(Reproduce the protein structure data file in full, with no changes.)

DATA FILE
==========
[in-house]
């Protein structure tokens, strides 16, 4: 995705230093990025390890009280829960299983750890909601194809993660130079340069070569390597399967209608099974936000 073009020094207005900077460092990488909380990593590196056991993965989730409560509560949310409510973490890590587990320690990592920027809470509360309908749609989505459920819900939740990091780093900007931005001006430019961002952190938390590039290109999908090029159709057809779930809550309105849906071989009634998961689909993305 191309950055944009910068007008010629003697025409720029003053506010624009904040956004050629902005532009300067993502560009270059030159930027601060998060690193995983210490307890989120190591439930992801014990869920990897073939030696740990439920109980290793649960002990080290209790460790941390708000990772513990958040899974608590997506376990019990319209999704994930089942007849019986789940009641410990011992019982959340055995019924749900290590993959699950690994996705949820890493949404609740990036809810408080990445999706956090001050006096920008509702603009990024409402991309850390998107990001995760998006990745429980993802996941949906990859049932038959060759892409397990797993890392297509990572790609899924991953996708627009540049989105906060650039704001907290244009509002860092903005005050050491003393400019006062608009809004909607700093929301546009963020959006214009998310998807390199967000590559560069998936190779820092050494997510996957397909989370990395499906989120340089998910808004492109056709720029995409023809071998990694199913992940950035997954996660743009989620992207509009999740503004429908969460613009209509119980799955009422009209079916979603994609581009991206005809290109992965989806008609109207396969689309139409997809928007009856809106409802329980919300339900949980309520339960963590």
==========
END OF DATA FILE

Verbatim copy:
[in-house]
């Protein structure tokens, strides 16, 4: 995705230093990025390890009280829960299983750890909601194809993660130079340069070569390597399967209608099974936000 073009020094207005900077460092990488909380990593590196056991993965989730409560509560949310409510973490890590587990320690990592920027809470509360309908749609989505459920819900939740990091780093900007931005001006430019961002952190938390590039290109999908090029159709057809779930809550309105849906071989009634998961689909993305 191309950055944009910068007008010629003697025409720029003053506010624009904040956004050629902005532009300067993502560009270059030159930027601060998060690193995983210490307890989120190591439930992801014990869920990897073939030696740990439920109980290793649960002990080290209790460790941390708000990772513990958040899974608590997506376990019990319209999704994930089942007849019986789940009641410990011992019982959340055995019924749900290590993959699950690994996705949820890493949404609740990036809810408080990445999706956090001050006096920008509702603009990024409402991309850390998107990001995760998006990745429980993802996941949906990859049932038959060759892409397990797993890392297509990572790609899924991953996708627009540049989105906060650039704001907290244009509002860092903005005050050491003393400019006062608009809004909607700093929301546009963020959006214009998310998807390199967000590559560069998936190779820092050494997510996957397909989370990395499906989120340089998910808004492109056709720029995409023809071998990694199913992940950035997954996660743009989620992207509009999740503004429908969460613009209509119980799955009422009209079916979603994609581009991206005809290109992965989806008609109207396969689309139409997809928007009856809106409802329980919300339900949980309520339960963590």